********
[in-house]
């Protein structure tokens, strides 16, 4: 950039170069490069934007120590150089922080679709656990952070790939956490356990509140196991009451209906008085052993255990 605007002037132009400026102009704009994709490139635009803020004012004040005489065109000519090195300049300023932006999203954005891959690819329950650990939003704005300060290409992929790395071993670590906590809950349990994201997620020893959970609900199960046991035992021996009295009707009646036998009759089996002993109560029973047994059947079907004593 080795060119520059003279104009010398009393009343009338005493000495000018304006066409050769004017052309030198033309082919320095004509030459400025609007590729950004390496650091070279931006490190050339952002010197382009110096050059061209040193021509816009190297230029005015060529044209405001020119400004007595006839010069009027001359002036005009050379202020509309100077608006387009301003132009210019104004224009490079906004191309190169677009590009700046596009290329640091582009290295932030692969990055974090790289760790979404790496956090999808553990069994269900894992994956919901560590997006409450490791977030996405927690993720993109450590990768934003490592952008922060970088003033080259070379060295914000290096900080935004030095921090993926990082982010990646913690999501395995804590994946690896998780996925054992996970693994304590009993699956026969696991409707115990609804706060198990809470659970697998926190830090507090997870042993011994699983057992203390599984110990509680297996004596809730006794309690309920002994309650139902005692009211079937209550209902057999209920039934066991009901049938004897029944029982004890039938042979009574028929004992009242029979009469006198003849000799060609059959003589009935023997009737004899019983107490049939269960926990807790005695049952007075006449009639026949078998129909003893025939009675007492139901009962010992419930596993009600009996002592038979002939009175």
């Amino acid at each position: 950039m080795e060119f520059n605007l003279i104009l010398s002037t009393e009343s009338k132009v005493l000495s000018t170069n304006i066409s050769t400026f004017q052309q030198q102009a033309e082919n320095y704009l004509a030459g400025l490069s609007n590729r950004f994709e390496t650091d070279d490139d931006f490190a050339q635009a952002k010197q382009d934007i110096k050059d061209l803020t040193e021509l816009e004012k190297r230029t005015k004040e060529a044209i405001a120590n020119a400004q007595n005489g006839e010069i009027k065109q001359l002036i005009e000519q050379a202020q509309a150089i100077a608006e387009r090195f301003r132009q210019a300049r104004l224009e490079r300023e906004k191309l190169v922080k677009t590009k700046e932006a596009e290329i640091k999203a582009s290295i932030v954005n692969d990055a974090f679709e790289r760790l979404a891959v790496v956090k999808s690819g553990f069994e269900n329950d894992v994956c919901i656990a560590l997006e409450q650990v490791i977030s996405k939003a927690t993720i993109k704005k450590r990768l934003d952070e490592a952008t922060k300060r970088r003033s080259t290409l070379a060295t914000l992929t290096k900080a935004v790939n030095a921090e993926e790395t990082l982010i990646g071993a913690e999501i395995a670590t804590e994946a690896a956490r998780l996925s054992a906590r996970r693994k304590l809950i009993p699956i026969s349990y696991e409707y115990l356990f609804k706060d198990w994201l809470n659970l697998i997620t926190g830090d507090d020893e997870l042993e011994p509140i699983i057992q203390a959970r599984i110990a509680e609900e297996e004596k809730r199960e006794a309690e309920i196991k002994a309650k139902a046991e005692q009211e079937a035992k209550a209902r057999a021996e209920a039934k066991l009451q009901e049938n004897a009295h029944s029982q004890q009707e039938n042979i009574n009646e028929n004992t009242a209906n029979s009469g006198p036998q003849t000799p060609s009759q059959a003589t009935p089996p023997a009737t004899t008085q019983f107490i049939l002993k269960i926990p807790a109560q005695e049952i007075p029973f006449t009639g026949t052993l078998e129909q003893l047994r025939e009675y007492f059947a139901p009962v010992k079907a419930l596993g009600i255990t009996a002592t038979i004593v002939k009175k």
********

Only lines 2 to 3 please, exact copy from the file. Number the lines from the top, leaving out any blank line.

């Protein structure tokens, strides 16, 4: 950039170069490069934007120590150089922080679709656990952070790939956490356990509140196991009451209906008085052993255990 605007002037132009400026102009704009994709490139635009803020004012004040005489065109000519090195300049300023932006999203954005891959690819329950650990939003704005300060290409992929790395071993670590906590809950349990994201997620020893959970609900199960046991035992021996009295009707009646036998009759089996002993109560029973047994059947079907004593 080795060119520059003279104009010398009393009343009338005493000495000018304006066409050769004017052309030198033309082919320095004509030459400025609007590729950004390496650091070279931006490190050339952002010197382009110096050059061209040193021509816009190297230029005015060529044209405001020119400004007595006839010069009027001359002036005009050379202020509309100077608006387009301003132009210019104004224009490079906004191309190169677009590009700046596009290329640091582009290295932030692969990055974090790289760790979404790496956090999808553990069994269900894992994956919901560590997006409450490791977030996405927690993720993109450590990768934003490592952008922060970088003033080259070379060295914000290096900080935004030095921090993926990082982010990646913690999501395995804590994946690896998780996925054992996970693994304590009993699956026969696991409707115990609804706060198990809470659970697998926190830090507090997870042993011994699983057992203390599984110990509680297996004596809730006794309690309920002994309650139902005692009211079937209550209902057999209920039934066991009901049938004897029944029982004890039938042979009574028929004992009242029979009469006198003849000799060609059959003589009935023997009737004899019983107490049939269960926990807790005695049952007075006449009639026949078998129909003893025939009675007492139901009962010992419930596993009600009996002592038979002939009175």
């Amino acid at each position: 950039m080795e060119f520059n605007l003279i104009l010398s002037t009393e009343s009338k132009v005493l000495s000018t170069n304006i066409s050769t400026f004017q052309q030198q102009a033309e082919n320095y704009l004509a030459g400025l490069s609007n590729r950004f994709e390496t650091d070279d490139d931006f490190a050339q635009a952002k010197q382009d934007i110096k050059d061209l803020t040193e021509l816009e004012k190297r230029t005015k004040e060529a044209i405001a120590n020119a400004q007595n005489g006839e010069i009027k065109q001359l002036i005009e000519q050379a202020q509309a150089i100077a608006e387009r090195f301003r132009q210019a300049r104004l224009e490079r300023e906004k191309l190169v922080k677009t590009k700046e932006a596009e290329i640091k999203a582009s290295i932030v954005n692969d990055a974090f679709e790289r760790l979404a891959v790496v956090k999808s690819g553990f069994e269900n329950d894992v994956c919901i656990a560590l997006e409450q650990v490791i977030s996405k939003a927690t993720i993109k704005k450590r990768l934003d952070e490592a952008t922060k300060r970088r003033s080259t290409l070379a060295t914000l992929t290096k900080a935004v790939n030095a921090e993926e790395t990082l982010i990646g071993a913690e999501i395995a670590t804590e994946a690896a956490r998780l996925s054992a906590r996970r693994k304590l809950i009993p699956i026969s349990y696991e409707y115990l356990f609804k706060d198990w994201l809470n659970l697998i997620t926190g830090d507090d020893e997870l042993e011994p509140i699983i057992q203390a959970r599984i110990a509680e609900e297996e004596k809730r199960e006794a309690e309920i196991k002994a309650k139902a046991e005692q009211e079937a035992k209550a209902r057999a021996e209920a039934k066991l009451q009901e049938n004897a009295h029944s029982q004890q009707e039938n042979i009574n009646e028929n004992t009242a209906n029979s009469g006198p036998q003849t000799p060609s009759q059959a003589t009935p089996p023997a009737t004899t008085q019983f107490i049939l002993k269960i926990p807790a109560q005695e049952i007075p029973f006449t009639g026949t052993l078998e129909q003893l047994r025939e009675y007492f059947a139901p009962v010992k079907a419930l596993g009600i255990t009996a002592t038979i004593v002939k009175k």